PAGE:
oftheOthertooneself"(Hall1989).
6
Therange,complexity,anddierencesamongthesevariousformulationsareremark-
able. Inpart, , the e dierences re ect the multiple lineages s that t \identity" has within the
6
ExceptingthequotefromCliordandanessaybyHandler(1994),Ihavehadlittleluckndingdenitions
orglossesof\identity"oeredbyanthropologists,eventhough(orperhapsbecause)theytendtorelyvery
heavilyontheterm(forexample,inFox(1985)\identity"appearsnumeroustimesonpracticallyeverypage
ofthebook,butisneverdened). Thissimplyindicatesthatanthropologiststend d totaketheconceptfor
granted,whichisappropriateiftheymainlyshareacommonunderstandingofwhatitdesignates.Handler
claimsthatthedictionarydenition\approximately"(p. 28)capturesthewaythewordisnowused;Iargue
againstthisbelow.
5
academy. Dierent t researchtraditions { in uenced variously by symbolic interactionism,
role theory,Eriksonianpsychology, , socialidentity y theory,andpostmodernism,to name a
few {haveevolvedsomewhat dierent conventions regarding the term. . Further,perhaps
some of these authors intend merely tostipulate adenitionof\identity" appropriate or
usefulfor theirspecic purposes, , so o some variationmight beexpected withvarying pur-
poses.
Nonetheless,itisalsostrikingthatthedenitionsseemtorefertoacommonunderlying
concept.Almosteveryoneevokesasenseofrecognition,sothatnoneseemsobviouslywrong,
despitethediversity. Thisisalsotobeexpected,because\identity"hasforsometimenow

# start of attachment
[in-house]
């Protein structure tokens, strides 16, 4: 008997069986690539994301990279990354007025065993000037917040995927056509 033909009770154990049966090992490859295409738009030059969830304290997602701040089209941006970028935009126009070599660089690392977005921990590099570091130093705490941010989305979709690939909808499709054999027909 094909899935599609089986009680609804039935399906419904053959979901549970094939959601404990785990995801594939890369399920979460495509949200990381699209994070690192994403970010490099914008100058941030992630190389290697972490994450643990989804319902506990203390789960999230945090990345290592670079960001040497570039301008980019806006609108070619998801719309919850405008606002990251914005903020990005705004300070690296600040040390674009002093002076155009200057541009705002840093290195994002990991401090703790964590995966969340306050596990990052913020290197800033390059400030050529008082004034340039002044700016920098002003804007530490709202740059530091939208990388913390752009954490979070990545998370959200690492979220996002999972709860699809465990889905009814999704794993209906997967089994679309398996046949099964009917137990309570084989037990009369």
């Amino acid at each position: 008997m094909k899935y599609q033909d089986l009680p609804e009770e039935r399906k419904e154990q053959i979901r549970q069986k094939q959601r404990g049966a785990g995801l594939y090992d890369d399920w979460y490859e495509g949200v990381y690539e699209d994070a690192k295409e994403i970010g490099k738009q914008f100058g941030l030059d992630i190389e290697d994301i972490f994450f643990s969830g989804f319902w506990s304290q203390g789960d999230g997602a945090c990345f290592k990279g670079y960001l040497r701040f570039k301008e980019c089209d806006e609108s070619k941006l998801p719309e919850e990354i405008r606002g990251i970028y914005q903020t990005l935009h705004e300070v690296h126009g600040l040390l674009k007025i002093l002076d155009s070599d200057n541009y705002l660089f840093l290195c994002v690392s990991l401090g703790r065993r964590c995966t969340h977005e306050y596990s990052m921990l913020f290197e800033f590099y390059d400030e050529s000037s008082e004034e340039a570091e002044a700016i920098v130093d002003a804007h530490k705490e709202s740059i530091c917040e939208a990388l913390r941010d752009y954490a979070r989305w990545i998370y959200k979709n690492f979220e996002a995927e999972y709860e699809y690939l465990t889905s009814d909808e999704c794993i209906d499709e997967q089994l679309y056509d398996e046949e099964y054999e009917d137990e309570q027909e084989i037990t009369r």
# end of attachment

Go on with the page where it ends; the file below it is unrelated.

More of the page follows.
beenastapleofordinarylanguage.Regardlessofparticularresearchtraditionsorpurposes,
itwouldbeverystrangetooeradenitionof\identity"thatborenorelationtowhatwe
alreadyintuitivelyunderstandbytheconcept.
Thereisanimportantandmoregeneralpointtobe madehereabout thedenition
of social science e concepts. In n contrast to o many y areas in n the natural l sciences, , in social
sciencemostofourkeyconceptseitherderivefromorenterintoordinarylanguage.
7
Power,
rationality,democracy,ethnicity,race,thestate,andevenpoliticsareexamples. Whenoneis
naminganentityinphysicsorbiochemistry,ordeningforthersttimeatechnicaltermor
neologismlike\subgameperfection,"\bureaucraticauthoritarianism,"or\postmodernism,"
it makes perfect sense to stipulate the meaning after the manner of Humpty Dumpty.
8
Indeed,thereisnoalternativeinthiscase. Butwhenatermhasstrongrootsinordinary
language,itispotentiallyveryconfusingtostipulateadenitionwithoutpayinganyexplicit
attentiontotheprior,ordinarylanguagemeaningofterm.
Suppose Istipulate that, , henceforth, by y \table" Imean\chair," andvice-versa. . In
additiontobeingunnecessary,thiswouldrightlybeconsideredaninvitationtoconfusion.